Blessedly, we found a secondary road that actually appeared to connect to the next town on the GPS which turned out to be a service road for the sprawling oil refinery that dominated the shore in the area. When we finally left the highway, we were both out of breath, completely jacked up on adrenaline and cursing the traffic, the city and the country. It was the worst bit of riding of the entire trip so far, easily twice as bad as the closest contender: our day long stint on Highway 1 in Vietnam.

Our spirits improved immediately once we were on the quieter road. While the traffic wasn’t any friendlier but there was less of it. We had to travel through the oil refinery and the appending industrial slum, which was stinky and boring. We were beginning to doubt our choice of coming to Greece.

Scenic oil refinery

Scenic oil refinery resort area

We finally escaped the industrial maze and headed along the old highway 8 which was much more relaxing, though riding and scenery were pretty dull. We were in the small town of Neraki when my tire went flat again. Seriously, 3 in flats in one day? Luckily we were right in front of a gas station where the attendant was friendly and helpful. He had a small garage where he changed tires and it was immaculately clean, on an OCD level. The wrenches were all lined up perfectly in ascending order above his bench and the concrete floor was so immaculate you could eat off it. The mechanic let Chandler borrow a wrench to really tighten both of our cassettes. Back on the road again, the scenery changed and the riding was lovely. We spotted a small bike shop and picked up a chain for a perfectly reasonable price. The mechanic filled up our water bottles and sent us off with a wave. We were in a good mood now. Do we seem a little manic depressant?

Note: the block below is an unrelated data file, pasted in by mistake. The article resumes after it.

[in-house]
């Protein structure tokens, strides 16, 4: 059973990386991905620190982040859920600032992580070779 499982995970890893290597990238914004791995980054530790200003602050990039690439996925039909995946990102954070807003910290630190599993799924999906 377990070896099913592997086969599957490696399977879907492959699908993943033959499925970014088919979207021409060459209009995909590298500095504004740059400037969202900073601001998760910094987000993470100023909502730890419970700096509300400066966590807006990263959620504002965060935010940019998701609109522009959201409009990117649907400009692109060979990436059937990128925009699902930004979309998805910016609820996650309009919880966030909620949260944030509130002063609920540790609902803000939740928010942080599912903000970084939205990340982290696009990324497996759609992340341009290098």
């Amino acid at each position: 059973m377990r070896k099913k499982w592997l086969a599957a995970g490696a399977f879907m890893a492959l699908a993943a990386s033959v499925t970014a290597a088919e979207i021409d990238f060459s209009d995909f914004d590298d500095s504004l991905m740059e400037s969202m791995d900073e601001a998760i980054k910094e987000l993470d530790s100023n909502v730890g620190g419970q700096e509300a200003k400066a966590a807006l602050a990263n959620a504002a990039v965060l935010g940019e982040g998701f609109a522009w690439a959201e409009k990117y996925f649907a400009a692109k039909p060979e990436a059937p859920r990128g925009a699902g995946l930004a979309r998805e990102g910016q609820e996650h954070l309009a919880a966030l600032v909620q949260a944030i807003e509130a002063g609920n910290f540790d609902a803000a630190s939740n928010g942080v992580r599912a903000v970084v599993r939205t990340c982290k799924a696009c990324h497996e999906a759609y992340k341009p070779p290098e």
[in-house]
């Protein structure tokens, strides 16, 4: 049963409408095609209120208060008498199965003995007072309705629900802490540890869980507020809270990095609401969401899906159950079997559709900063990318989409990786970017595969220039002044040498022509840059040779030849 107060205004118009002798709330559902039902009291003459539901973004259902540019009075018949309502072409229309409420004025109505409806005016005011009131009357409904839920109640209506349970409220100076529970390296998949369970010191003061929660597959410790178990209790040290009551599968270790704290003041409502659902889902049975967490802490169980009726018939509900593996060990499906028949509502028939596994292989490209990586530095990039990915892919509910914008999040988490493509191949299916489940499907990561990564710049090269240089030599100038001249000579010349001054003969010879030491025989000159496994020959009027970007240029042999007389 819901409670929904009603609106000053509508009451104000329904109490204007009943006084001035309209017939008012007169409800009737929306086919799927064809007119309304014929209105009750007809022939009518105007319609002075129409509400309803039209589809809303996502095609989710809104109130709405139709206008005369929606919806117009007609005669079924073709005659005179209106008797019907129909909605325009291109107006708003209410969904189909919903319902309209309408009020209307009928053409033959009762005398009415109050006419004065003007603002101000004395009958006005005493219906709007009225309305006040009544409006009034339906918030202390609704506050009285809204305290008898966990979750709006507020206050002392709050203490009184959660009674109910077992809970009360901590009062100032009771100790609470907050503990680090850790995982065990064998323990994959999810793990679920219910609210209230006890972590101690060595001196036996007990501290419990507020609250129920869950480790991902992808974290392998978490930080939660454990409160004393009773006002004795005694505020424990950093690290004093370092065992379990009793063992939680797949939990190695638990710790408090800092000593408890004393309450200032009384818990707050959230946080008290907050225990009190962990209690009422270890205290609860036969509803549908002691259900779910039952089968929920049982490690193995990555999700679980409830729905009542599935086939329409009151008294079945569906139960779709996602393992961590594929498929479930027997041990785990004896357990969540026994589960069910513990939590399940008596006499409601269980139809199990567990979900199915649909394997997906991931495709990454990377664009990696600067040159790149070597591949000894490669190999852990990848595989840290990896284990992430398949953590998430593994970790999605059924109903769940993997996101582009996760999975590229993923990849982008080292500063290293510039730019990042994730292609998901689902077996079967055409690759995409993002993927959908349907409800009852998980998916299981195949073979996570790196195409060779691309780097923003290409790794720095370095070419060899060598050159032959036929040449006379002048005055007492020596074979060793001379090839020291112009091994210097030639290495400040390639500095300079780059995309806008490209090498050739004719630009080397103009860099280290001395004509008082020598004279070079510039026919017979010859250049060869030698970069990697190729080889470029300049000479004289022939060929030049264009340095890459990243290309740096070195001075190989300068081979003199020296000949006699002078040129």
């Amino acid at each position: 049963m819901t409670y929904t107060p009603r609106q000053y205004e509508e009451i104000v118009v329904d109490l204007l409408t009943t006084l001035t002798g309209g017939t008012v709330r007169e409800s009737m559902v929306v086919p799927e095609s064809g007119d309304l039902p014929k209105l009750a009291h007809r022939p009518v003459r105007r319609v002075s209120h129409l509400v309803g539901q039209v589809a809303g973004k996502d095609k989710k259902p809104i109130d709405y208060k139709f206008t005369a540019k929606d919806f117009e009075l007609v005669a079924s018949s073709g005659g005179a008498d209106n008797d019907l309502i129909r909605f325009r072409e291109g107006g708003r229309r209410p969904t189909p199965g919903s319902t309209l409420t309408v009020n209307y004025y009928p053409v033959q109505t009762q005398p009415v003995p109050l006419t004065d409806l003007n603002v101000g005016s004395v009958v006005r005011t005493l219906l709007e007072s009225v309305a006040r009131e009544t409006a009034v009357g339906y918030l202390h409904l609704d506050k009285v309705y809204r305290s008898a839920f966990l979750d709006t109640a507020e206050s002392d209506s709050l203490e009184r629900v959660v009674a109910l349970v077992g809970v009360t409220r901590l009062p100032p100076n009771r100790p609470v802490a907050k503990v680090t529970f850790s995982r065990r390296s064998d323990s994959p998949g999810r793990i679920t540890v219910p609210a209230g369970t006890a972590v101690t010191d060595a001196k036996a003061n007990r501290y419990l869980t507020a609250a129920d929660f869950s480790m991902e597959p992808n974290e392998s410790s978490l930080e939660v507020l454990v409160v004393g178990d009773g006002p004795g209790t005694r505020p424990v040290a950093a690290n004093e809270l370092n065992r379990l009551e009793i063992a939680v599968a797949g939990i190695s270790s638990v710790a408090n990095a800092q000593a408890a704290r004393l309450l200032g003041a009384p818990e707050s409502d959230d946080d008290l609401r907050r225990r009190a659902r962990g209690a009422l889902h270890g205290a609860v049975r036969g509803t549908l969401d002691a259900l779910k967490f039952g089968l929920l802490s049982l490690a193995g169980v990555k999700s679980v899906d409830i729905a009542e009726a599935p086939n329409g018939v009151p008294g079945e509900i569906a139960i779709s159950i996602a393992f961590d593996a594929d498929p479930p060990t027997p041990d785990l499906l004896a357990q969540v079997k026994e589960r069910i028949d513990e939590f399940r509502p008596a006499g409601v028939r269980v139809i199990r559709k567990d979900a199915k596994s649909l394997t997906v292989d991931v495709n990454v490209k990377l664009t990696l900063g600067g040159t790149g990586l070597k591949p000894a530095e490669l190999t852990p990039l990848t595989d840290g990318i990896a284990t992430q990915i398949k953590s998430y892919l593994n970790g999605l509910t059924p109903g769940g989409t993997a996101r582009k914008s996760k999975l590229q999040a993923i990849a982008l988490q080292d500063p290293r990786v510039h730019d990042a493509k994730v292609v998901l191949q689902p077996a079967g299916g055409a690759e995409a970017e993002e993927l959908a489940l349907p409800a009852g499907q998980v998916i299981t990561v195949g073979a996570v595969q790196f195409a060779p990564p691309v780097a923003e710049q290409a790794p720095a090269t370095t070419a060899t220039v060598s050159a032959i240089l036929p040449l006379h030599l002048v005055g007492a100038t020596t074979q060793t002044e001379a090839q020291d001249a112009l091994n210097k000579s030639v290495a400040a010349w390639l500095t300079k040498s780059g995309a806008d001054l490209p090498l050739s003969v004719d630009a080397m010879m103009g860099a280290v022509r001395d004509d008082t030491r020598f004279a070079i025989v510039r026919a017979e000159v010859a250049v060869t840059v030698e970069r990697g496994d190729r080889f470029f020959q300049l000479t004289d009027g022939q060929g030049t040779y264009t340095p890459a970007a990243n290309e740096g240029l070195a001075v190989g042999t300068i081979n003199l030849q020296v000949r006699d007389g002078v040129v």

Not the happiest camper

Are we having fun yet?

After awhile the road left the town and went straight along the coast. We had the sea to one side and big hills on the other blocking us from the main highway. The traffic started giving us more room and people started waving and returning our smiles. There were a couple of spectacular sections of road reminiscent of Highway 1 in California near Big Sur.

Much better road

Much better road

Land Ho!

Land Ho!

We realized we were exhausted so we started to scout for campsites, which is always a challenge in steep terrain. Chandler noticed a road leading up to a radio antenna which are sometimes good low key places to find a place to camp. He rode up the hill to investigate. It was even better than he had thought! The antenna was right next to the unused small gauge rail line and the fence along the track was in a pretty bad state so it was easy to follow the tracks a few hundred feet or so down to a small clearing totally hidden away out of sight, perfect for camping and setting up hammocks. We even had a glimpse of the ocean through the trees. After a very trying day, we were more than happy to stop, relax and make dinner.

Riding the rails

Riding the rails